Tyner to appear in tribute to Tatum
He'll be in Toledo at the Toledo Museum of Art Peristyle Sunday at 7 p.m. for a concert featuring vocalese master Jon Hendricks, Benny Golson, and other musicians for the Art Tatum Centennial Celebration: A Legacy Continues.   Proceeds from the concert, which was organized by Toledo musician Andre Wright, will be used to help launch the Art Tatum Youth Jazz Orchestra.



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You couldn't throw a fried chicken wing without hitting one
But Sunday night was the height of piano artistry, with Jason Moran & Bandwagon debuting the festival's commissioned piece (titled "Feedback"), octogenarian Dave Brubeck celebrating the 50th anniversary of the seminal jazz album "Time Out," and Chick Corea reuniting with two of his Return to Forever mates, bassist Stanley Clarke and drummer Lenny White, all three pianists performing in the main arena.



Jones still marvelous
At 91, the Pontiac-bred Jones represents a significant chunk of that history all on his own.   Active professionally since the late ’30s, his roots lie in the pre-war piano kings, among them Fats Waller, Teddy Wilson and Art Tatum.   But he also embraced the rhythmic and harmonic advances of the bebop modernists of the ’40s, assimilating it all into a comprehensive idiom that exists beyond category.


Diana's piano let the warm swing shine
Their restraint, like the collected cool of opener Nate Birkey, just fed the audience’s appetite for close listening.   When Krall soloed, every nuance of her formidable piano technique was clear.   During the song “Quiet Nights,” an English-language version of the bossa nova classic “Corcovado,” Krall struck what must have been the softest notes played at the Bowl this season, and they were also among the best.


Speaking in tongues?
McPartland and Samuels' free-jazz piece — music created totally in the moment — serve as a high point of a great session.   Afterward, Samuels says, "It [was] like talking to someone you just met, and you listen intently and respond intently."

"Or speaking in tongues," McParland offers.

Samuels responds with a laugh, "Yeah! That's even better!"



Pounding, fluttering, testifying
This obsession with voicings (and touch) sets Williams apart from most of her contemporaries and younger generations, and is perhaps what makes her the ultimate solo artist, so apparent in this set of six original compositions and two astonishing arrangements (Satie’s “First Gymnopedie” and Coltrane’s “Lonnie’s Lament”).


Esa-Pekka Salonen's Piano Concerto
The concerto's first performance was early in 2007 by the New York Philharmonic. Salonen conducted and Yefim Bronfman, for whom the concerto was written and to whom it is dedicated, was soloist.   Salonen and Bronfman recorded the concerto in Los Angeles last year at Walt Disney Concert Hall, and the CD was released in the U.S. in April to coincide with Salonen's final concerts as Los Angeles Philharmonic music director.   They play it next month in Scotland, at the Edinburgh Festival.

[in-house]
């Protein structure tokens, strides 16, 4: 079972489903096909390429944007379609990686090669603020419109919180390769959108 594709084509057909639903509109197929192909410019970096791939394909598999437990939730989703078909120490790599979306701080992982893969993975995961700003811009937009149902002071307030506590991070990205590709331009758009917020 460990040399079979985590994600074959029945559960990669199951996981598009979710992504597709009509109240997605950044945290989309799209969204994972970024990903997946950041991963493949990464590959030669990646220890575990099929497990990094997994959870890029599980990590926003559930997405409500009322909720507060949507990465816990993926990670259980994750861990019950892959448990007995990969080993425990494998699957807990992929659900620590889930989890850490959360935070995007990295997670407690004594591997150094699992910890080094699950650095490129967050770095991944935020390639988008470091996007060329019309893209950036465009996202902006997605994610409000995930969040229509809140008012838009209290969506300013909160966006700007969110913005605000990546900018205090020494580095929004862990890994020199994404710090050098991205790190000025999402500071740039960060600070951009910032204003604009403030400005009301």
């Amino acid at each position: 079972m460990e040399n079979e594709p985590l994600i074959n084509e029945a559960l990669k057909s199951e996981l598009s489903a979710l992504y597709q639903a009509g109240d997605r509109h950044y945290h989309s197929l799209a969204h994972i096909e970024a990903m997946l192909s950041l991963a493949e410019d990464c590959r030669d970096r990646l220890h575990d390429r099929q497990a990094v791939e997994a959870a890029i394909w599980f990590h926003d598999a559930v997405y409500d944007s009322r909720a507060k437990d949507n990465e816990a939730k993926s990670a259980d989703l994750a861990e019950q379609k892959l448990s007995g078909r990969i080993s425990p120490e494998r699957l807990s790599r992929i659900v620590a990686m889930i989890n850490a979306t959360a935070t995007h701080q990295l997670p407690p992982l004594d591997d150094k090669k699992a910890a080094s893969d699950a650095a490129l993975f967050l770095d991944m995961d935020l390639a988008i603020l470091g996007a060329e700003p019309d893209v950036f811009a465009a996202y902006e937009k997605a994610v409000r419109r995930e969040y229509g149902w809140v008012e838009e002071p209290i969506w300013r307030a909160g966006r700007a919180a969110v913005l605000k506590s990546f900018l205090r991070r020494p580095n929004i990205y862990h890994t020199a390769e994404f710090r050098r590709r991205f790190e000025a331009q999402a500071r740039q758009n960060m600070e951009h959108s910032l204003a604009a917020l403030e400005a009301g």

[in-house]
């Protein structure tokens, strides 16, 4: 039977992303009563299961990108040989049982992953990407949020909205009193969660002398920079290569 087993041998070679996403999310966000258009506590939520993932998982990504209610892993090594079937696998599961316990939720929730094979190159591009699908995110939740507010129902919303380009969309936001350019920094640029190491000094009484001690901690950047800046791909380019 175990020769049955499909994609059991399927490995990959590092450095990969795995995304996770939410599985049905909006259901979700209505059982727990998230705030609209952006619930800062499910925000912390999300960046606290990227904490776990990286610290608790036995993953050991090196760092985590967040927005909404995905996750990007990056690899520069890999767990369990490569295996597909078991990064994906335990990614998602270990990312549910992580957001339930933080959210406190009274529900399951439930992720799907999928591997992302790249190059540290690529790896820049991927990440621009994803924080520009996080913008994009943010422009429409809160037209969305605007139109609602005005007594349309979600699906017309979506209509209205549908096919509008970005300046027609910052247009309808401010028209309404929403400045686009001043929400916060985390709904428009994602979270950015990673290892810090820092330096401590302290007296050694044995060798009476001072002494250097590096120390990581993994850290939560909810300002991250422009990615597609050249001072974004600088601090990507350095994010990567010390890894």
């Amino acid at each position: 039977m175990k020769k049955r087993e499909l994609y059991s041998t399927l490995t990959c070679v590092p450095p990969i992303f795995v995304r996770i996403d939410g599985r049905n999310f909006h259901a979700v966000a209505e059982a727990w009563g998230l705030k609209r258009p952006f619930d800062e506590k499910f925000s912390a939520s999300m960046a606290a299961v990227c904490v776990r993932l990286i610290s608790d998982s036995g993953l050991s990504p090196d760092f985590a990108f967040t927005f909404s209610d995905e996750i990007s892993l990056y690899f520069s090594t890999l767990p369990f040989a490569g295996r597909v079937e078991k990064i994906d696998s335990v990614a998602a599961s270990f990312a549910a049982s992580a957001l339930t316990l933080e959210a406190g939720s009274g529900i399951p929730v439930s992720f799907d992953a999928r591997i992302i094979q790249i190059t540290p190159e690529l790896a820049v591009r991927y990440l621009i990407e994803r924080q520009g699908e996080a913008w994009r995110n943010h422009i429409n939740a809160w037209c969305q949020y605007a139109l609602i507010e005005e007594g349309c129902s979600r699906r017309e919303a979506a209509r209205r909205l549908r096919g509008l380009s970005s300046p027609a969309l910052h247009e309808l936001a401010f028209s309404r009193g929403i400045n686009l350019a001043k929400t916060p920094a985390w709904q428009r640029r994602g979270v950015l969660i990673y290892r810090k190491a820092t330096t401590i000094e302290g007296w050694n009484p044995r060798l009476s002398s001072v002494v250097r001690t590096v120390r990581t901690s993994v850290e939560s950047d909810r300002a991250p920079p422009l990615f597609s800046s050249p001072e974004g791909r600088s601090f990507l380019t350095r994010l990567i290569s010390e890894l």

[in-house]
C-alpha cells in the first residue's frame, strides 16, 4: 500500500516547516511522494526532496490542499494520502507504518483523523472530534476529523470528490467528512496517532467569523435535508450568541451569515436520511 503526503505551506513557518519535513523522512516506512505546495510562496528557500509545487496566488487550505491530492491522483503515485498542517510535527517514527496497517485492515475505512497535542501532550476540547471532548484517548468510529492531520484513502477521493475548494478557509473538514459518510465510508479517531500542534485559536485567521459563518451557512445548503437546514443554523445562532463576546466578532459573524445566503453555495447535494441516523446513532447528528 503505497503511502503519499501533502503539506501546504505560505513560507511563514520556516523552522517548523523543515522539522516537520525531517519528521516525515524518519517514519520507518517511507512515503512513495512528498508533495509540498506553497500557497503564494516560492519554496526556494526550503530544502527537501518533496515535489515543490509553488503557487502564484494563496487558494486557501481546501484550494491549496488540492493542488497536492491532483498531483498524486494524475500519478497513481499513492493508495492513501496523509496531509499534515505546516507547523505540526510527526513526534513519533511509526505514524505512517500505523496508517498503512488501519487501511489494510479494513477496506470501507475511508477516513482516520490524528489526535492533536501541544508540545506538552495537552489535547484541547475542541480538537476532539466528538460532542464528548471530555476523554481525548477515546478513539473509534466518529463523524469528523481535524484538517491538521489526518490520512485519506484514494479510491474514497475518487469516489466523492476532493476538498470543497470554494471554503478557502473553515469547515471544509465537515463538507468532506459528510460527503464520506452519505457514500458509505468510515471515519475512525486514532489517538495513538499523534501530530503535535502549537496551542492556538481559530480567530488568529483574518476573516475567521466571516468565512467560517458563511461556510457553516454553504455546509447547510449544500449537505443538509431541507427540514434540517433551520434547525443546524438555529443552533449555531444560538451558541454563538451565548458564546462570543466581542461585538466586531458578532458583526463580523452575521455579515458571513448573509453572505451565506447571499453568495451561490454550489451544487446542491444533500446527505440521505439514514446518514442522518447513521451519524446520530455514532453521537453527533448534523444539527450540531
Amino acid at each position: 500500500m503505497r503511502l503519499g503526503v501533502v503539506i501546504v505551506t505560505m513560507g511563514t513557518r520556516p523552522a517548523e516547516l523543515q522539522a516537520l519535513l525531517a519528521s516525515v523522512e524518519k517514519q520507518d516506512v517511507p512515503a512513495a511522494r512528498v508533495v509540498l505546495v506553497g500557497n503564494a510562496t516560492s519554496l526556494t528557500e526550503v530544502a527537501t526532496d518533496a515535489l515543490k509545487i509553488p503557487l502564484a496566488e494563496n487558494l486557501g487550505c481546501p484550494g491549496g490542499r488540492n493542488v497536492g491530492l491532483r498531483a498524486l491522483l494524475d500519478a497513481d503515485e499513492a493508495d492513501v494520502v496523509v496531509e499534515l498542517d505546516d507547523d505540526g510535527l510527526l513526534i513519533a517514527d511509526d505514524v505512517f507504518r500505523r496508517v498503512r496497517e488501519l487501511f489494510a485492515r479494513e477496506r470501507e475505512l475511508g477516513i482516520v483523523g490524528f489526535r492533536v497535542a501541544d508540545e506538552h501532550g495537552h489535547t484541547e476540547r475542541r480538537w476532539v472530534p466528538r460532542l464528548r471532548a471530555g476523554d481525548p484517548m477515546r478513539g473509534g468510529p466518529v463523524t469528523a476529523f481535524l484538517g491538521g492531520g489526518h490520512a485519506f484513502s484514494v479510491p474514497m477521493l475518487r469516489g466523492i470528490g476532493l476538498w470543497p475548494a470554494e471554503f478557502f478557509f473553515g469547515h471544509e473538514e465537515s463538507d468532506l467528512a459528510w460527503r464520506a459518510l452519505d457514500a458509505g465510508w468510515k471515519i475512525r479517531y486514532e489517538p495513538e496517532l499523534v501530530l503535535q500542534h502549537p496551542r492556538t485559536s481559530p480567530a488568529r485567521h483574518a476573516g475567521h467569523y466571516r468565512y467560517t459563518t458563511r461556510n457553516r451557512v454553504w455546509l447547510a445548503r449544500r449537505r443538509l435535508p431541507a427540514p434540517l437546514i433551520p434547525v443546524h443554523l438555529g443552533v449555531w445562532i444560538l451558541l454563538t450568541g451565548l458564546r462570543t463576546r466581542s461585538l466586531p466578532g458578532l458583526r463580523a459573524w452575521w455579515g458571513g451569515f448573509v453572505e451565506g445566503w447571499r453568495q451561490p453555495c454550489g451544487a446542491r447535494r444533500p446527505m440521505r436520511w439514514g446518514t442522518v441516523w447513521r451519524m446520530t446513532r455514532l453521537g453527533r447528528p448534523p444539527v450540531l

Miller fully equipped
Because Miller was making his first appearance in the new home of the Jazz Showcase, listeners could assess him with fresh clarity.   For when the sound system in this jewel box of a room is well-tuned, a pianist's virtues and flaws become apparent.   Regardless of which repertoire Miller explored, it was his tone and touch that made the deepest impression.   Voicing chords with the expertise of a classical pianist and producing melodic lines of uncommon lyricism, Miller affirmed his regard for the instrument itself.



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Blake creates controversy as well as anxiety
His playing can be spooky, too.   With his precise touch and subtle use of foot pedals, he'll foreground some notes and place others in a murky background, like a menacing cloud on the horizon.


Seven year-old performs with Symphony
Emily Bear and the Rockford Symphony Orchestra performed at the Coronado Theatre.   Bear performed Mozart's Piano Concerto No. 23.


Piano Jazz features Buffalo's Ziemba
Buffalo native Christopher Ziemba is an amazing young pianist and composer.   His mature voice and articulate manner belies the fact that he's only just recently completed his senior recital at the Eastman School of Music.   At the urging of his teacher, pianist Harold Danko, Ziemba sent a CD of that recital to Marian McPartland.   She was immediately taken with the young player, and invited him to be a guest on Piano Jazz.


Peering into his soul
By accepting his affliction, Fleisher appears to have transcended it. More important, he is using it to its best advantage - to genuinely inform each piece he plays with purpose and meaning.


Russian pianist Dmitri Alexeev plays left-hand piano pieces
And Gatti did not disappoint. His individual way of doing things was apparent in vivid readings of two Romantic symphonies, the Mendelssohn "Italian" and Beethoven's "Eroica." Every interpretative decision was backed by unassailable musical authority, while the strength of his leadership brought a comparably incisive response.


Piano Jazz features Kate McGarry